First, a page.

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Lillian Linnea Aberle née Carlson


Registration number 20090324B


This certifies that the heraldic arms of Lillian Linnea Aberle née Carlson (1900-1994) which are offered in memoriam and conveyed to her descendants are registered and described by the blazon below

Arms: Or a tower Azure charged with a garb Or on a chief Azure a carpenter's box Or.
Crest: A reindeer's head couped Azure attired Or.
Motto: Life is what you make it




Biographical information

Lillian Linnea Carlson was born one of a set of female triplets of John Erick Carlson and Anna Elisabet Wikman. John was a carpenter, millwright, and contractor, specializing in the construction of grain elevators throughout the upper mid-west. The following information has been presented in its present form due to varying dates on several documents as to John’s actual date of birth. John Erick Carlson was born between 1860 and 1864 in Sweden, where he learned his trade. He later immigrated to America about 1884, based on the 1910 U.S. Federal census. The 1900 census stated 1885 as his year of arrival. He met, and later married, Anna Elisabet Wikman. She was born at Pitea, Norbotten, Sweden on 23 February, 1861. She arrived in the USA in 1884, according to the departure entry at Goteberg Sweden on 22 August. Anna Elisabet Wikman, the daughter of Otto Wilhelm Wikman, and Anna Lovisa Eriksdatter. John and Anna were married at the Westminster Presbyterian Church at Worthington, MN on 23 December, 1886.

John Erick Carlson built a house and they started a family.  Eight children were born to them, all at Worthington, Twp. Nobles County, MN. Elmer A. was born on 30 May, 1887.  Winifred was born in September of 1891. Gladys was born in November of 1896. Clifford Leroy was born on 27 March, 1897. The triplets followed, Lillian Linnea, Lulu E, and Lela L, on 19 October, 1900. John and Anna had another daughter, Genevieve, she died young. Her loss must have been very painful; little has been mentioned concerning her. The children were all raised in the Presbyterian tradition, and attended school at Worthington. On the 4th day of June 1915, at Worthington, MN, Lillian Linnea Carlson was recognized by the Superintendent of Schools for District#5, for perfect attendance and punctuality, which was stated on her award certificate.

John Erick Carlson was admitted as a citizen of the United States of America at Worthington, Nobles County, MN on 10 November, 1897. John decided to move the family to Minneapolis, MN between 1915 and 1916, to better position himself to obtain building orders, material, and supplies, as Minneapolis had grown into a main river and rail center for transport to support Minneapolis's role as a national milling center. The younger children graduated from West High School in south Minneapolis.

When the United States entered the First World War, both sons entered the service. Elmer was stationed in England, where he worked on air plane maintenance for the Army Air Corps. Clifford was placed in the Army Signal Corps and was deployed to the front in France. Previously to his service, Elmer followed in the Carpenter and Millwright trade under John’s training, Clifford also did for a time; however, he switched to attend formal training in Music while working as a sign painter.

John was working on a grain elevator up in Crookston, MN where he died on 8 July, 1919. He was laid to rest at Lakewood Cemetery in Minneapolis. Anna followed in death at Minneapolis on 15 September, 1931, at the age of 70. She was laid to rest next to John.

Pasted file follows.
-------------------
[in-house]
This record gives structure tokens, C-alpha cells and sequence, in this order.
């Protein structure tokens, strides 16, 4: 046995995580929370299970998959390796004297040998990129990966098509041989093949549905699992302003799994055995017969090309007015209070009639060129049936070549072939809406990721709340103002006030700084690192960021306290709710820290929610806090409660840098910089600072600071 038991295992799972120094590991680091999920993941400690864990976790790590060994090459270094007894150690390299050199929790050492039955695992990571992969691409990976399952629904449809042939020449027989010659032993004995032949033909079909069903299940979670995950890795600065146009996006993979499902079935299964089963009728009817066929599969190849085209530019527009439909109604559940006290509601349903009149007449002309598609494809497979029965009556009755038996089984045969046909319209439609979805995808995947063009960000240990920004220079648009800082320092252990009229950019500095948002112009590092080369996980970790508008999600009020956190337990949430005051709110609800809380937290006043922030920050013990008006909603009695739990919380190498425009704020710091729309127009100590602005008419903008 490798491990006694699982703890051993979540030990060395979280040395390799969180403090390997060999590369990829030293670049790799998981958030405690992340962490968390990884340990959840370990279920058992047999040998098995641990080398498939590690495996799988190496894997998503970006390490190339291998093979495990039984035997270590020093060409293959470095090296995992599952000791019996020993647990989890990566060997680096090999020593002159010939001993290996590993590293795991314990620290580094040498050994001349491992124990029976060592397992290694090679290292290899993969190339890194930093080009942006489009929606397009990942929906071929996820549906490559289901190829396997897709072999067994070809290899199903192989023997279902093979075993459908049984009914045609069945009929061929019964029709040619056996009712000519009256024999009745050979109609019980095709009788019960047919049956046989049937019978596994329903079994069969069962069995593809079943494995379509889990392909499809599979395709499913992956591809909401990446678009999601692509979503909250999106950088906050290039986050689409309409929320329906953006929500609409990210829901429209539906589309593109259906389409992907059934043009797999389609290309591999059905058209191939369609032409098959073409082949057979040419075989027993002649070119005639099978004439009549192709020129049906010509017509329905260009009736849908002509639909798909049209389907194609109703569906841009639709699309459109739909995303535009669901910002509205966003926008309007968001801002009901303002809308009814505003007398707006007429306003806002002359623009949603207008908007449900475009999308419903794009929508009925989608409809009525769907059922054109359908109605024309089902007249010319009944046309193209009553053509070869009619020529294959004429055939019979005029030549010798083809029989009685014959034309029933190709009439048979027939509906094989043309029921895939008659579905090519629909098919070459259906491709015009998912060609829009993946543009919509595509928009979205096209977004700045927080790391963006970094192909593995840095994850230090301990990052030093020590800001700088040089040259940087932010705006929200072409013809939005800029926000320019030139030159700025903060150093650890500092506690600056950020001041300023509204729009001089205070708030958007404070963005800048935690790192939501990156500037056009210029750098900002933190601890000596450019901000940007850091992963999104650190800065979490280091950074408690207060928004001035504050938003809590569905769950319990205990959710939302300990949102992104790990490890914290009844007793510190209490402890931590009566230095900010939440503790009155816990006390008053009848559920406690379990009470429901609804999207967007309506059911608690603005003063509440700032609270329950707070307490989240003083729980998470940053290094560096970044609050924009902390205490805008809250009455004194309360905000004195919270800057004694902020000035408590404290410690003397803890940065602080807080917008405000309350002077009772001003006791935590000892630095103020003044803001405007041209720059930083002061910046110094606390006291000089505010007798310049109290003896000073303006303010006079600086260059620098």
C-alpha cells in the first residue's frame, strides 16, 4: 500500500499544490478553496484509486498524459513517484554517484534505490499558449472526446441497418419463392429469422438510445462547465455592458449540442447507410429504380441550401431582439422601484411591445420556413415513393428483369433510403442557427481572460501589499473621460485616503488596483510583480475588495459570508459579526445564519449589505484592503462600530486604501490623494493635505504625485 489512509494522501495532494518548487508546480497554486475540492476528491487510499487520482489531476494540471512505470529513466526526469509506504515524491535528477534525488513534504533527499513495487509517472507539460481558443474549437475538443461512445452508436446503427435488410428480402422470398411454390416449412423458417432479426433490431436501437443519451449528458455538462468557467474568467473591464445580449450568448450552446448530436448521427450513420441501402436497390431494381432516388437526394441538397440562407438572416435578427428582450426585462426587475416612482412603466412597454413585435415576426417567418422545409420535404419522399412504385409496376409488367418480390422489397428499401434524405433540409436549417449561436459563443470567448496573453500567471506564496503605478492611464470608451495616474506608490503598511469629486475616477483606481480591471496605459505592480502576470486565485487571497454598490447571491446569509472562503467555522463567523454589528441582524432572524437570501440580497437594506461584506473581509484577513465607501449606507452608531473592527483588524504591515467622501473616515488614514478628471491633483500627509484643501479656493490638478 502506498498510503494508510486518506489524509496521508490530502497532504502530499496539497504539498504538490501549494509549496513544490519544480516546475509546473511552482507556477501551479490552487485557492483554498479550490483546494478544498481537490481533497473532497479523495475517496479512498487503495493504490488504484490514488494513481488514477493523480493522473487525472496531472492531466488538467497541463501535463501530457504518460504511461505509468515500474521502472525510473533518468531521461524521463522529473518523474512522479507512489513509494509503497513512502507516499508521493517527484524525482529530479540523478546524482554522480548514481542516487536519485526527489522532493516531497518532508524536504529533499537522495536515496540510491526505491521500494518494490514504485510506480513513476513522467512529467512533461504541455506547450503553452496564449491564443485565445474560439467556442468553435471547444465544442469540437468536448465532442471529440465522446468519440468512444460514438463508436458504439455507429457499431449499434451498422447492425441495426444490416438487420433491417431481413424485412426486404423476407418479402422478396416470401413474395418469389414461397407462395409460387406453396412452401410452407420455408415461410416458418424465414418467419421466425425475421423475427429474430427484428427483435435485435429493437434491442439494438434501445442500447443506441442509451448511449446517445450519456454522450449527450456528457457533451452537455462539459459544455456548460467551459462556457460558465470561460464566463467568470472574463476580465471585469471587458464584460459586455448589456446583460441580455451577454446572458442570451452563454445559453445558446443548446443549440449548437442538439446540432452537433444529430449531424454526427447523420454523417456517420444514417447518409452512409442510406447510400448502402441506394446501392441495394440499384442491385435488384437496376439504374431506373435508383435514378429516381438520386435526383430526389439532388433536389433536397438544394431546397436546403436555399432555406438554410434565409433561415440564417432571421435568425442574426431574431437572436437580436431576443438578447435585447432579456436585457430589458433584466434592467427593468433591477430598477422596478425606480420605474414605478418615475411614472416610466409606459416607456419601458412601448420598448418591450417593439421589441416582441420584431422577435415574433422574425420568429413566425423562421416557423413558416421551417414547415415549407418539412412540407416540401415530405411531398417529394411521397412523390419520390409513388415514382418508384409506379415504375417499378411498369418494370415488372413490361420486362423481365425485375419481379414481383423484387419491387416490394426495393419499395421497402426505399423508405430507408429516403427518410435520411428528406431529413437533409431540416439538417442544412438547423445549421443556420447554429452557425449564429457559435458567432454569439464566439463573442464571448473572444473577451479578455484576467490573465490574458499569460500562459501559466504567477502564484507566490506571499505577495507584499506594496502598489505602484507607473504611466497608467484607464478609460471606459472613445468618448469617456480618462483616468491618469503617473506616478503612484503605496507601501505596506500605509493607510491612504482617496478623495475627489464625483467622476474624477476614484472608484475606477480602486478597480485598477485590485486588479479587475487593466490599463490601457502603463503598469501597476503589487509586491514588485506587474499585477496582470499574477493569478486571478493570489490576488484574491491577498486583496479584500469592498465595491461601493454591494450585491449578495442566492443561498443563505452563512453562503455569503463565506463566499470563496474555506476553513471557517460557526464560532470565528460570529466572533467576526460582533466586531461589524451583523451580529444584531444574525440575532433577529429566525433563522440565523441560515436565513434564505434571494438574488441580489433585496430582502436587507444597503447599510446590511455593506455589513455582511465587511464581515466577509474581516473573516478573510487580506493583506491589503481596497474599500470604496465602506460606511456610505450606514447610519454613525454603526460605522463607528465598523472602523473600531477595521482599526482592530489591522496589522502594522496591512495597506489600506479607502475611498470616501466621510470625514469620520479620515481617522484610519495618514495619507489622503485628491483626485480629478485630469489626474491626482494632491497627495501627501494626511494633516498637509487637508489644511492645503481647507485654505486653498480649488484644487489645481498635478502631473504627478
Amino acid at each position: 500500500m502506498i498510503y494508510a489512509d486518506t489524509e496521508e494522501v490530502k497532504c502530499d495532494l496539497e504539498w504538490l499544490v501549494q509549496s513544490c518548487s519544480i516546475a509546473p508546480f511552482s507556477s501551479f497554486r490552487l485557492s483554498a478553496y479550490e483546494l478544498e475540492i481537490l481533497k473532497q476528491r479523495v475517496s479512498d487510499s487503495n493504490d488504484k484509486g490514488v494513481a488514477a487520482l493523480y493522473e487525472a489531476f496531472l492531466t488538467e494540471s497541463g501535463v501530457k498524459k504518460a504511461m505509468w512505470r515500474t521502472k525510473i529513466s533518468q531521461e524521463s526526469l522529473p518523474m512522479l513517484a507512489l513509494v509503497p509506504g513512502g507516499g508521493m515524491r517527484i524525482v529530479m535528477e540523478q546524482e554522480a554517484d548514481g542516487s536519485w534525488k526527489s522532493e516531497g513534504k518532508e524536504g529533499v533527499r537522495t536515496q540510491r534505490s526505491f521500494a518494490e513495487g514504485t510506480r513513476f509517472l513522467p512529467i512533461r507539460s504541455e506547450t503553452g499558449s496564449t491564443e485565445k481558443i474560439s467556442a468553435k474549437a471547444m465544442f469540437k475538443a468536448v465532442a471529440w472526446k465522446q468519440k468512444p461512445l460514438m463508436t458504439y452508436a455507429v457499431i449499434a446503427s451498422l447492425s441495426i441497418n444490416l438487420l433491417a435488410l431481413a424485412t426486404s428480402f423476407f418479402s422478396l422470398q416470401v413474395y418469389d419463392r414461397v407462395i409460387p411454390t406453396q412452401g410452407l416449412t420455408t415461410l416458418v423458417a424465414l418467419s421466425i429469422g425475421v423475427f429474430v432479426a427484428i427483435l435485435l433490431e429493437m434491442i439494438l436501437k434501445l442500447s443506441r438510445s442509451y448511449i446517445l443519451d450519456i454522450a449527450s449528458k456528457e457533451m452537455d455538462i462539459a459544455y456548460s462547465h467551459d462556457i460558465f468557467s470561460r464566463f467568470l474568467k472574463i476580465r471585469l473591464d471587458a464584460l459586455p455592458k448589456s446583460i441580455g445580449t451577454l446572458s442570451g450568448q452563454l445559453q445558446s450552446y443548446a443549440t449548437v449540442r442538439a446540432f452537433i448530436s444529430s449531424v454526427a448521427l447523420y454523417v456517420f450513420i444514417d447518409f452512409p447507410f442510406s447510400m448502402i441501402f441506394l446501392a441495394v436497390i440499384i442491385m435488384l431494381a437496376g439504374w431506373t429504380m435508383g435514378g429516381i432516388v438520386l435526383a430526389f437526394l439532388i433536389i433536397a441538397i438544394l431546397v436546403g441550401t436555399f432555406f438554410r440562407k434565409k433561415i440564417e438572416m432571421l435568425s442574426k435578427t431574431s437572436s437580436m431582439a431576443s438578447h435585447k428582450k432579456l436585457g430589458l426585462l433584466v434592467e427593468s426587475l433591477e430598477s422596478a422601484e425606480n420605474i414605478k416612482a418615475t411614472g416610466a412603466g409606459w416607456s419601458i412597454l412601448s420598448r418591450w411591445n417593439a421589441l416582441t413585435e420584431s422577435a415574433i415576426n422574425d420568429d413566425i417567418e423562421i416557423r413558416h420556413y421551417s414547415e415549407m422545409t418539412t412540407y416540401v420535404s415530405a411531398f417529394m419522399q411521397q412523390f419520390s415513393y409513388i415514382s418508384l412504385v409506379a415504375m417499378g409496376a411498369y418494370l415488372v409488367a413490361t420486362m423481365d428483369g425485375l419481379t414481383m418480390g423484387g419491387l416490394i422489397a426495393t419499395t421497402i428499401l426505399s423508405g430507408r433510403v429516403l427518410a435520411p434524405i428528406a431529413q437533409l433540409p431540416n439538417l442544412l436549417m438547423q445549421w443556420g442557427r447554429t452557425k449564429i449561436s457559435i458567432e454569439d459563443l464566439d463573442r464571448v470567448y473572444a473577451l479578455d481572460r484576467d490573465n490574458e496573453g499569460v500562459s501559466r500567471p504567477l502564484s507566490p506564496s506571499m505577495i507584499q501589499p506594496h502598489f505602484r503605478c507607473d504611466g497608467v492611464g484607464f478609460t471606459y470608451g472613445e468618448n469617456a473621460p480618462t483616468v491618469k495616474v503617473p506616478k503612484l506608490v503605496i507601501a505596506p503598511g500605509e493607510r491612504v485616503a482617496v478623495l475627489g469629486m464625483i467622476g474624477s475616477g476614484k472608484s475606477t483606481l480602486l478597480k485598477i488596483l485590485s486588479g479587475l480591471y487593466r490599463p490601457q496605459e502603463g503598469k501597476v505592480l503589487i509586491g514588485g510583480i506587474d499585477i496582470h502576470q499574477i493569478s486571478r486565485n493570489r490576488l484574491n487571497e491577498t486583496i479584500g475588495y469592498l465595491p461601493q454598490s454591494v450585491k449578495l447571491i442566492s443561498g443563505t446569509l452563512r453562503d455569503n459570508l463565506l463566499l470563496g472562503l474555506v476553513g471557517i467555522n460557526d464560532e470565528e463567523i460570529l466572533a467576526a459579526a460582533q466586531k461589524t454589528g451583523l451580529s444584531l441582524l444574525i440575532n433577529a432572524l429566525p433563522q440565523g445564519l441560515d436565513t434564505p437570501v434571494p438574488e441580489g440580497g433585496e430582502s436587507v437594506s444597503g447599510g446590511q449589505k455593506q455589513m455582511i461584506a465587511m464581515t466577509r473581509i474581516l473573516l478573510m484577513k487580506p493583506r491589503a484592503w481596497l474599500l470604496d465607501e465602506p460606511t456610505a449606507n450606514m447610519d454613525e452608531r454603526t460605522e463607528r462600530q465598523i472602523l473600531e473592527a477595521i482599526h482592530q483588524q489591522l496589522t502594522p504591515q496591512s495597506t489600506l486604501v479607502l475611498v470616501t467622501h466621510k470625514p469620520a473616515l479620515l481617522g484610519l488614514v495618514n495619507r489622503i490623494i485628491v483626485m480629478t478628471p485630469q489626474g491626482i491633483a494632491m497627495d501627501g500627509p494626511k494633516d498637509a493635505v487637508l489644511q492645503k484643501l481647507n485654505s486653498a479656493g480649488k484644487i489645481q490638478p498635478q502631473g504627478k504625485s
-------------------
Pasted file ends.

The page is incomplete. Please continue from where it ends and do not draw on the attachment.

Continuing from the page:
Following Lillian’s High School education, she worked at a number of jobs and enjoyed going to dances with her Friends. She eventually met Erwin Bassett Aberle, the only son of Jesse Herbert Aberle and Anna Mabel Bassett, previously from Hopkins, MN. They were married at Minneapolis Minnesota on 14 February, 1923. Erwin was a newspaper Circulation Manager for various news papers in the USA and Canada. Erwin and Lillian’s only child to reach adulthood, Kenneth Eugene Aberle, was born on 20 April, 1927, at Minneapolis, MN. Lillian conceived again, however, the pregnancy was not able to go full term, and Lillian lost a daughter. Along with other marital issues, their marriage ended in divorce in the mid 1930s.

Lillian moved back home to live with her sisters, raise Kenneth, and seek work, eventually finding an opening at the Minneapolis City Hospital, where she retired as a doctor’s attendant after many years of service. She was granted her Retirement allowance by the Minneapolis City Employee's Retirement Board in October of 1965. Lillian was an avid Twins Baseball fan, and loved to travel; she made several trips out to the West and East Coasts.

Lillian died at Anoka, MN, on 23 April, 1994 at the age of 93. She was laid to rest next to the Carlson family at Lakewood Cemetery in Minneapolis, MN. She is survived by one son Kenneth Eugene Aberle. Six grandchildren, 11 great grandchildren, and 1 great, great, grandchild. She was known as "Nanny" to her grandchildren.

For extended information, see: Arms and History of Kenneth Eugene Aberle and Affiliated Families

Design rationale

The lower portion of the shield is a visual play on a grain elevator. The upper portion symbolizes what a tradesman would carry, the tools of his trade in as a Carpenter/Millwright. Color/Metal refers to the arms of the old country, Sweden. The crest refers to her maternal place of origin, the Wikmans from Pitea Norbotten. The color azure conforms to the shield and is also a difference from the civic arms of Pitea. The motto, "Life Is What You Make It", was one of Lillian’s favorite sayings.

Registered by

Craig Scott Aberle

Categories

Personal, Original, US, A, F

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